ART: ADIDAS DESIGNS AT COEXIST SKATEBOARD SHOP Coexist skateboard shop hosts a free in-store art show to celebrate the release of Adidas' new shoe, the Castrucci Artist Series Campus, designed by Cincinnati native Joe Castrucci. The artist, who's a videographer and part owner of Coexist, will have works displayed alongside local artists Benny Cooper, Joel Blazer, Mike Deye, Eric Girgash and Coexist co-owner Fat Nick. Castrucci has earned his fame among skateboarders working for Habitat skateboards where he continues to turn heads and wheels with his terra-toned graphics and organic, culturally-inspired designs. Taj Mahal will cater the event with delicious and authentic Indian appetizers. After the Coexist show at 465 E. Kemper Road, shoe collectors, art connoisseurs and skateboarders alike are invited head down the street for a free skate at 9-11 p.m. at Sessions Skatepark, 32 W. Crescentville Road, Tri-County. (Get details and find nearby bars and restaurants here.) — KEVIN BRUCE

ART: WESTON ART GALLERY The Weston Art Gallery is the highlight of 2008's first Final Friday, opening three remarkable exhibitions, each of which dissects socio-political culture: Utopian-Bands and Related Work by Mark Harris; Harrier: The Hovering Drone by Jimmy Baker and Nathan Tersteeg (aka Dungeon Thud); and Miracle Pennies and Other Stories by Nate Larson. Harris uses raw footage from his 2006 travels to Beijing where he co-organized a Chinese rock concert for Utopian-Bands, a video work that anchors the exhibition. Included in the show is a series of related paper works — cutouts and photographs — that support Harris's notion that "imagery of intoxication (is) a form of utopian representation." In the Weston's first floor gallery, Baker and Tersteeg have crash-landed a full-sized Harrier Jet (covered in hair), which will be the stage for a sound and video installation. Larson's photography roots itself in narrative. Each photograph tells a story, complete with dark humor, a catalog of belief systems and examinations of media and art itself. Opening 6-9 p.m. Friday; don't miss a one-time performance by Dungeon Thud at exactly 7 p.m. Through March 22. (Get gallery details and find nearby bars and restaurants here.) — LAURA JAMES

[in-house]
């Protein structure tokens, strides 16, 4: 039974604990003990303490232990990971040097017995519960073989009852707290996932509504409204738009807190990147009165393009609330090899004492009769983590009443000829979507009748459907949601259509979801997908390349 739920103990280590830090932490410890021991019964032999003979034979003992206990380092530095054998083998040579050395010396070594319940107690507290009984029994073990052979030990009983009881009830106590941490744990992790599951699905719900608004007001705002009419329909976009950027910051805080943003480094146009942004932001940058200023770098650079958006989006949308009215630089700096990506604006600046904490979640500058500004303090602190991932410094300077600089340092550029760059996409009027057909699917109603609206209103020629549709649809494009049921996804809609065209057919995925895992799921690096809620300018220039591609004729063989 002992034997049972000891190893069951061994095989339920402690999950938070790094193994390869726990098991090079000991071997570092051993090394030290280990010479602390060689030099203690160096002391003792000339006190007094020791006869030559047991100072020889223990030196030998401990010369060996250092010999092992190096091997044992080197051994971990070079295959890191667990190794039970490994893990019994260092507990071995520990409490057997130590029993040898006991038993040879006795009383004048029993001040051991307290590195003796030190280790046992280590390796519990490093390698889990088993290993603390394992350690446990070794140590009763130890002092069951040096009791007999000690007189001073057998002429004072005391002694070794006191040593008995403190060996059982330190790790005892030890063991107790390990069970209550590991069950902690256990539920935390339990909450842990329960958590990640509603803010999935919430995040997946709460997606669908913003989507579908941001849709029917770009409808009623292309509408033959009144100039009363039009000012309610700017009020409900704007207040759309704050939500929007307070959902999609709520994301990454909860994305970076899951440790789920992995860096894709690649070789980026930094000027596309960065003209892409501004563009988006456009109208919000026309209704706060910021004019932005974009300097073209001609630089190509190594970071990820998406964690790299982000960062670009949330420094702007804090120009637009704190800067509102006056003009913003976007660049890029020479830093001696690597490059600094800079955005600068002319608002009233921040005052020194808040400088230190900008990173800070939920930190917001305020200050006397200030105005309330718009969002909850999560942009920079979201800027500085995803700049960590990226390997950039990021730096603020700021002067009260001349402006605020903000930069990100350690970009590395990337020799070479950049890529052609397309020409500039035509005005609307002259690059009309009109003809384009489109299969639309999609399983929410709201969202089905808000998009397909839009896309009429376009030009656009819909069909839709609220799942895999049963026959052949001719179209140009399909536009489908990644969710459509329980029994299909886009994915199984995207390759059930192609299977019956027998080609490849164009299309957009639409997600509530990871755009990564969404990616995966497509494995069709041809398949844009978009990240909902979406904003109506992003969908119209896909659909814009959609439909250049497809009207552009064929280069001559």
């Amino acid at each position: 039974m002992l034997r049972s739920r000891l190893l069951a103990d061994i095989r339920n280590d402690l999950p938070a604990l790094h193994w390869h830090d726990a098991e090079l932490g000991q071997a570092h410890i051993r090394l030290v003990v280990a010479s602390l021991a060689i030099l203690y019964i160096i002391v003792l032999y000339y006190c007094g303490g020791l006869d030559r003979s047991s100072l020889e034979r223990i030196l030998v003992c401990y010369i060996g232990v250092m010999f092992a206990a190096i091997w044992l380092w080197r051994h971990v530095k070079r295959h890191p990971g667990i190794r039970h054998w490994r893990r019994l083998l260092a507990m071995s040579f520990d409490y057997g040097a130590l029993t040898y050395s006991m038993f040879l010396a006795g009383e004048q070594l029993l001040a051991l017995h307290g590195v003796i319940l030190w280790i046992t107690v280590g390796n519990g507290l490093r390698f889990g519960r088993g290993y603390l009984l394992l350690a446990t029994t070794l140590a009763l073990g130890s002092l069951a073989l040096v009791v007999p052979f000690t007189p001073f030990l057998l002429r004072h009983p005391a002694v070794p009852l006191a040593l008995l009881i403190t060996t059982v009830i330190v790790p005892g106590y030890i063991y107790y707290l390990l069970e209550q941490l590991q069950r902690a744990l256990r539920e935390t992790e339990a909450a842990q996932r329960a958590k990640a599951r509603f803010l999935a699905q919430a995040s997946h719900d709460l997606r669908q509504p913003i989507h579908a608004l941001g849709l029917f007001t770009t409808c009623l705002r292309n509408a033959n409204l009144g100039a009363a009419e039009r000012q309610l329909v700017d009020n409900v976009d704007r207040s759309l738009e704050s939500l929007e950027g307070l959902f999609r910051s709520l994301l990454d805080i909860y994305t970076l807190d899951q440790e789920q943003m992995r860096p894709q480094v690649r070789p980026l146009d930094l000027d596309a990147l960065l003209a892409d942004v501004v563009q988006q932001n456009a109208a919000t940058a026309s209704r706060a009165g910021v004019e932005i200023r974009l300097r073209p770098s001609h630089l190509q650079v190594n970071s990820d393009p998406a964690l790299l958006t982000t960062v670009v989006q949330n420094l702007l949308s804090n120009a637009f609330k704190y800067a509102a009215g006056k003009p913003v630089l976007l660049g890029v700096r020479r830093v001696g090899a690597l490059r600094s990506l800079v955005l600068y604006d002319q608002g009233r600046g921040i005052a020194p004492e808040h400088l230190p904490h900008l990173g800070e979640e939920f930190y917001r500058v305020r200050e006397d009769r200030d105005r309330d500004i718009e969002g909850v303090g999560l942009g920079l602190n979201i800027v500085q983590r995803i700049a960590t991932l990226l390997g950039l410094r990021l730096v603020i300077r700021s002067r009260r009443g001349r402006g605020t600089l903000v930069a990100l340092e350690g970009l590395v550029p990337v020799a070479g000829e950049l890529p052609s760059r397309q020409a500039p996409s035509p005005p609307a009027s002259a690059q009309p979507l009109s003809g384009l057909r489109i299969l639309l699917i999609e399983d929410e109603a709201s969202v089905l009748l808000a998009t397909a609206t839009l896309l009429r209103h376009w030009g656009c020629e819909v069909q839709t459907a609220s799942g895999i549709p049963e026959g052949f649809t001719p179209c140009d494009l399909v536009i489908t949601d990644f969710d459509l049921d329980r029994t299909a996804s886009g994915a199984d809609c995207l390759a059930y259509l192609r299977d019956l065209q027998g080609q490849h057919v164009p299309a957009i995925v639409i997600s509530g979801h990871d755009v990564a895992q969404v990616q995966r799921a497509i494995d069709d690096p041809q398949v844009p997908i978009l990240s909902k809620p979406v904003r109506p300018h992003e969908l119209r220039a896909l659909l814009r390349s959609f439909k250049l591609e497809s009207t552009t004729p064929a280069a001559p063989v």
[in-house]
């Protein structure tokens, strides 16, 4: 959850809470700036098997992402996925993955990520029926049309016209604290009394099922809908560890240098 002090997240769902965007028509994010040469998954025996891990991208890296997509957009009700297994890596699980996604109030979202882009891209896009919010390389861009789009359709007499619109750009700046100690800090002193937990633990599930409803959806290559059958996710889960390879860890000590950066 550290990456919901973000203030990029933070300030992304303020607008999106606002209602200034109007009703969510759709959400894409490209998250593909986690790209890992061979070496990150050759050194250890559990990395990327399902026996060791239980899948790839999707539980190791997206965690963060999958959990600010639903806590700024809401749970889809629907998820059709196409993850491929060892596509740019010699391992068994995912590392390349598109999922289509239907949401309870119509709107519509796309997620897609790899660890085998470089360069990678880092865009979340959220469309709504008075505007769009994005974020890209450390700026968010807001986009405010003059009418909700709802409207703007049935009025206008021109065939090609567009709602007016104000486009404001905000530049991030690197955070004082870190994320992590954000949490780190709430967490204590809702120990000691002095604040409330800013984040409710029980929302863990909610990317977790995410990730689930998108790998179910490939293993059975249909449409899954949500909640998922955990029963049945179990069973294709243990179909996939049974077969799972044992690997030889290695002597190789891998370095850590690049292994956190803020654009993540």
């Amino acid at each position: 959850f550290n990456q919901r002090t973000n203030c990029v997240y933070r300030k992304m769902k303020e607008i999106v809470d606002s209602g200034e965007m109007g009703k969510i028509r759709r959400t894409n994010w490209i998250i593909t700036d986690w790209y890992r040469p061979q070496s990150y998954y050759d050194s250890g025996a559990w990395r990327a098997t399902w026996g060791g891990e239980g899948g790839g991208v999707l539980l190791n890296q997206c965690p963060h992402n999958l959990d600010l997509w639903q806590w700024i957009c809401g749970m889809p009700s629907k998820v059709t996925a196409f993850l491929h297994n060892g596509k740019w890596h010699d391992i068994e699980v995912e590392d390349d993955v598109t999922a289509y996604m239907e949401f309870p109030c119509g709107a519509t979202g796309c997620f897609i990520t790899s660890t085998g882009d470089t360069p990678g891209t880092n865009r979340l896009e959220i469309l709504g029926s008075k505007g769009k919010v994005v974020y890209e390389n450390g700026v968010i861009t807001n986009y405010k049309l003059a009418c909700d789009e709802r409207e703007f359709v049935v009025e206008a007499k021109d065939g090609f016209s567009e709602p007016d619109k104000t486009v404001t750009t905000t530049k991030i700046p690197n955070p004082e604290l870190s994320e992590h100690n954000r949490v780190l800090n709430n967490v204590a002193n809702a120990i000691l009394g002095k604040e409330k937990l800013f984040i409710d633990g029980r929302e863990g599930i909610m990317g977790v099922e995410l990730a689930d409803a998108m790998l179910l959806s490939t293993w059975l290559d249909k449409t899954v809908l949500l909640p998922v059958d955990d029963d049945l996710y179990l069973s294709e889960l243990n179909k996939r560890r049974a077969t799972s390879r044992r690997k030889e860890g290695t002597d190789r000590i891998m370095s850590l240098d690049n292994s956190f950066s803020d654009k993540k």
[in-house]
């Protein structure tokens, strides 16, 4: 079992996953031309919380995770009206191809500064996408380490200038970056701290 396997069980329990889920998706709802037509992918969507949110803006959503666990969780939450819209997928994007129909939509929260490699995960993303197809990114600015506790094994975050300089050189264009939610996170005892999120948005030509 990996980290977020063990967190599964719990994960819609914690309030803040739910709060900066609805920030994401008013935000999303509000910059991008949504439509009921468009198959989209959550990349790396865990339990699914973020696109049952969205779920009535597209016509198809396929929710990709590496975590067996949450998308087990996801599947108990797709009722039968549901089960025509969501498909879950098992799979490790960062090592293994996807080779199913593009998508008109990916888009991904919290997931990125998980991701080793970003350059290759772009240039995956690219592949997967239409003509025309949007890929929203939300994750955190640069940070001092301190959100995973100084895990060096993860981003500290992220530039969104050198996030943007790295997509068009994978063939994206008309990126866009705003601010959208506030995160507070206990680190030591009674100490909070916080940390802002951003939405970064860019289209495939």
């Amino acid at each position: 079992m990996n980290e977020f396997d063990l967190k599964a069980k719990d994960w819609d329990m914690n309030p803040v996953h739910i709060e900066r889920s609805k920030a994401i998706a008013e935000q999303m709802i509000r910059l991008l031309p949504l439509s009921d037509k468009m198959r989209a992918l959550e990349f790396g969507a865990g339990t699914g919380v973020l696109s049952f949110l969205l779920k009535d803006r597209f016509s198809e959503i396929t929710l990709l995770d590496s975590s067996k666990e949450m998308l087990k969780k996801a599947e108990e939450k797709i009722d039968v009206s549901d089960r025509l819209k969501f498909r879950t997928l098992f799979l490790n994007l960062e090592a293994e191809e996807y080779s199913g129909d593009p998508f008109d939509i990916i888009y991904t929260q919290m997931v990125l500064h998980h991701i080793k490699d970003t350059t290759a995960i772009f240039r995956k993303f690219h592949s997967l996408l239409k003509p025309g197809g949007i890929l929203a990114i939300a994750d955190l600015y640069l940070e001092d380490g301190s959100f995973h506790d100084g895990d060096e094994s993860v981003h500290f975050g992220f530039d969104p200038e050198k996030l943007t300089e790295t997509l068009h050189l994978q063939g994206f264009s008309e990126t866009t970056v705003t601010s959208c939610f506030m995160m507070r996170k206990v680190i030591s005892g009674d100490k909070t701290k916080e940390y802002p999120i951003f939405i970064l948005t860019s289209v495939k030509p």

DANCE: KORESH DANCE COMPANY If you want to see some high-octane, high-energy dancing that's bound to knock your socks off, check out Philadelphia-based Koresh Dance Company performing for one night only at Northern Kentucky University's Corbett Theatre at 8 p.m. Friday. Founded in 1991 by Israeli-born choreographer and artistic director Ronen Koresh, the group melds jazz, modern (with notable Alvin Ailey and Martha Graham influences) and ballet styles into an explosive alchemy of depth and presence. "Intensely intimate couplings, ballistic kicks, feral pounces and feisty rolling hips raise the energy level in his Philadelphia rehearsal studio into the red zone," wrote Miriam Seidel in a 2004 Dance Magazine article. She describes Koresh's choreography as "technically demanding, high-keyed and sexy." 'Nuff said, as this performance promises to be hot stuff. $10 adults; $9 NKU faculty, staff and alumni; $6 students. (Buy tickets, check out performance times and find nearby bars and restaurants here.) — JULIE MULLINS

MUSIC: Catch the WINTER BLUES FEST at Southgate House Friday and Saturday. See Spill It here.

DANCE: WIDEMAN/DAVIS DANCE presents The Bends of Life at the Aronoff Center's Jarson-Kaplan Theater Friday and Saturday. See preview story here.

MUSIC: LEVI WEAVER plays Kaldi's on Friday. See Sound Advice here.